Home Buying in 30341>Question Details

gpawf, Home Buyer in Whittier, CA

My wife and I have an IRS Tax Lien. No one will work with us on a home loan (first time).

Asked by gpawf, Whittier, CA Mon Mar 4, 2013

Were looking to buy a home, and our credit is up to the point where we can qualify, but the IRS tax lien is obviously the deal breaker for the lenders. Publication 785 (IRS provision/rule/etc), is obviously a joke, and only meant to give the IRS the cover to say, they give folks a way out.

Is there anyone that knows how to work with/around/through an IRS tax lien, so we can purchase our first home, before we reach retirement age?

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Answers

10
Props to Rodney for posting another well reasoned, helpful answer.

You sound pretty steamed about this. You also did not say whether this is a legitimate debt or a case of mistaken identity. Assuming it is your debt, and even if it is not, unless you want a lengthy fight, contact the IRS and deal with this head on. Get your fact and documentation in order, be calm, polite, and pick up the phone.

And remember that thing our mothers used to say about a spoon full of sugar, or honey, or whatever it was, it goes triple for government officials. Who ever you get at the IRS, they did not cause your problem, but they can sure make it worse. Go in with the right attitude, and they might just help you solve your poblem.

Best,

Dave Herren
Best Atlanta Properties
404-425-4945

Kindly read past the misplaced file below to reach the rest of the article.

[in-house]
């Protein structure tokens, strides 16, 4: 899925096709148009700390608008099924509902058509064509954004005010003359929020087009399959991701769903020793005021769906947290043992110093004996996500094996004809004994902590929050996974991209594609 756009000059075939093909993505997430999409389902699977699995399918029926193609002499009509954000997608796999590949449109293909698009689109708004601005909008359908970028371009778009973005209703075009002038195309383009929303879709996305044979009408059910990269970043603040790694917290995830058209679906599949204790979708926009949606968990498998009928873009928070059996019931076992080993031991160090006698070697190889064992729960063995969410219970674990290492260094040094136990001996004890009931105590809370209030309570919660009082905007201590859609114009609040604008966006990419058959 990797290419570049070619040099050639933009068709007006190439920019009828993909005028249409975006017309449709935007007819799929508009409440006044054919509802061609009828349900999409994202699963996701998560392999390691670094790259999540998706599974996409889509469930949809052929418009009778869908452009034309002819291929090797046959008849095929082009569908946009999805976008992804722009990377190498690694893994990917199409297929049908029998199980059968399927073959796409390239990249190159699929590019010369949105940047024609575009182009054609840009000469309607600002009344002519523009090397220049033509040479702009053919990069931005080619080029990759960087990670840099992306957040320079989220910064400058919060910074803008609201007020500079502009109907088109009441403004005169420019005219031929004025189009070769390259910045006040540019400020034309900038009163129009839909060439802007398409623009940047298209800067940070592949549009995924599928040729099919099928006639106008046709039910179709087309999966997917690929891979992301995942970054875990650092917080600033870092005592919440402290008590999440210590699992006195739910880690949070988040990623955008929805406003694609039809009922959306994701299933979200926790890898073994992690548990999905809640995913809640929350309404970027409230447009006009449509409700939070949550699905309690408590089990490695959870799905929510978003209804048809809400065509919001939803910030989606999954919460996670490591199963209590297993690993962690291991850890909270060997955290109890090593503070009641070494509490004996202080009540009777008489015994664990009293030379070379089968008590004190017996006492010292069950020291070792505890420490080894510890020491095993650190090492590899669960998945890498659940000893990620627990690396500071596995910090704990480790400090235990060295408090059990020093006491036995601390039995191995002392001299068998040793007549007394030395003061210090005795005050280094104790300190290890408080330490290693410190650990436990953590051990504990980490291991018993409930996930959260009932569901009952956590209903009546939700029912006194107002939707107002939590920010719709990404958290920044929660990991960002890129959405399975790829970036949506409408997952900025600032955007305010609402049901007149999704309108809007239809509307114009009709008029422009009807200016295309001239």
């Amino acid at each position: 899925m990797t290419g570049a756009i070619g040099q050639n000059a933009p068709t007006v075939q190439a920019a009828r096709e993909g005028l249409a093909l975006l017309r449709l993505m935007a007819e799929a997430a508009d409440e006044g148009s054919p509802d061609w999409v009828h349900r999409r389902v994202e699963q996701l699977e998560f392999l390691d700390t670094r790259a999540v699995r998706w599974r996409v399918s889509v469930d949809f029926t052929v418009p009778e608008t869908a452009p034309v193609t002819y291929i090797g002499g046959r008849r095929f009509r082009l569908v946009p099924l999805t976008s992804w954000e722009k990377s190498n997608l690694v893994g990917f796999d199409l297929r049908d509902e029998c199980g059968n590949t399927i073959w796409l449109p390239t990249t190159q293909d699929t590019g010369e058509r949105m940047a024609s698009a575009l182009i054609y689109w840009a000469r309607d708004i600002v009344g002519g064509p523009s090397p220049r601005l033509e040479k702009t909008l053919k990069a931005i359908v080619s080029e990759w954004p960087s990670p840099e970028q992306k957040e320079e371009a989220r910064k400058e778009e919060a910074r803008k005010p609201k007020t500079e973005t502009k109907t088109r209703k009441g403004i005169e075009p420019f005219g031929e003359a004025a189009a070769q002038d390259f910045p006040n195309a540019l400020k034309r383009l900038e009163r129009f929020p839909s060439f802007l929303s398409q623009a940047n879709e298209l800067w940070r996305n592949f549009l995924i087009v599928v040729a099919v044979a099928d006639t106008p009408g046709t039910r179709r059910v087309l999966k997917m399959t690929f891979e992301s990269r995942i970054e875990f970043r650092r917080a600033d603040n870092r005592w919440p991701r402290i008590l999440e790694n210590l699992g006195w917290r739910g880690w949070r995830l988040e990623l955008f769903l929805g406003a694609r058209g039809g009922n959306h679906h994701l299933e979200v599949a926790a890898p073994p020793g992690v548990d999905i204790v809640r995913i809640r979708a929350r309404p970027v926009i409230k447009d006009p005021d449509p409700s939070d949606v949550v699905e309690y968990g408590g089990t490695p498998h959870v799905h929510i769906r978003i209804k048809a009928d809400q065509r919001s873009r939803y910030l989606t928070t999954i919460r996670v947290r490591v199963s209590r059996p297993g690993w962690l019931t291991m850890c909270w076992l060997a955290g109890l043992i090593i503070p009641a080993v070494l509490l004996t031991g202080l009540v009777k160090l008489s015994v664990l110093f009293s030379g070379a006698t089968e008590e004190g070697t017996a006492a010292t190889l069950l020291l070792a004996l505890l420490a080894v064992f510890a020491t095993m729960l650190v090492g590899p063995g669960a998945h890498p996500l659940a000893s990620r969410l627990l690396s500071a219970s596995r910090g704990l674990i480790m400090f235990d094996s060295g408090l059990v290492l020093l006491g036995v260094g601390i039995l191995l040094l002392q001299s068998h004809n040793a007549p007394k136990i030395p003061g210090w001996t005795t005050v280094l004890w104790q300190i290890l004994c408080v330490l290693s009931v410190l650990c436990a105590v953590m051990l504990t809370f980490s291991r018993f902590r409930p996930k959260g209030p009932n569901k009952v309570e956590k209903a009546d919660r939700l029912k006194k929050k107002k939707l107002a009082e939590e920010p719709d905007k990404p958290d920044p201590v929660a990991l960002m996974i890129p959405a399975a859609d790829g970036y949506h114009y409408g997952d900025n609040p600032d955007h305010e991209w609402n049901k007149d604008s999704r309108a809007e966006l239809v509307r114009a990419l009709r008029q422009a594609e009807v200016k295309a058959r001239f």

1 vote Thank Flag Link Tue Mar 5, 2013
An outstanding lien of any type impacts the title position of a mortgage. This means that the lien would have to be paid in full prior to closing on any mortgage. Otherwise, the mortgage would be in a 2nd lien position and that is not allowed since all mortgages must be in a 1st lien position.

Contacting the IRS and setting up a re-payment plan is your first step. The IRS may agree to a subordination of an IRS tax lien that is in a repaymetn plan if the borrower uses FHA financing. I had one a couple of weeks ago where the borrowers contacted the IRS and were told that they would not agree to a subordination.

Regards,
Rodney Mason, NMLS #151088
Sr Loan Officer
Prospect Mortgage
825 Juniper St NE, Atlanta, GA 30308
Office: (404) 591-2453
rodney.mason@prospectmtg.com
Apply Online at http://www.rodneymason.com
Licensed in Alabama & Georgia with over a decade of mortgage lending experience.

Prospect Mortgage offers a full selection of mortgage programs including: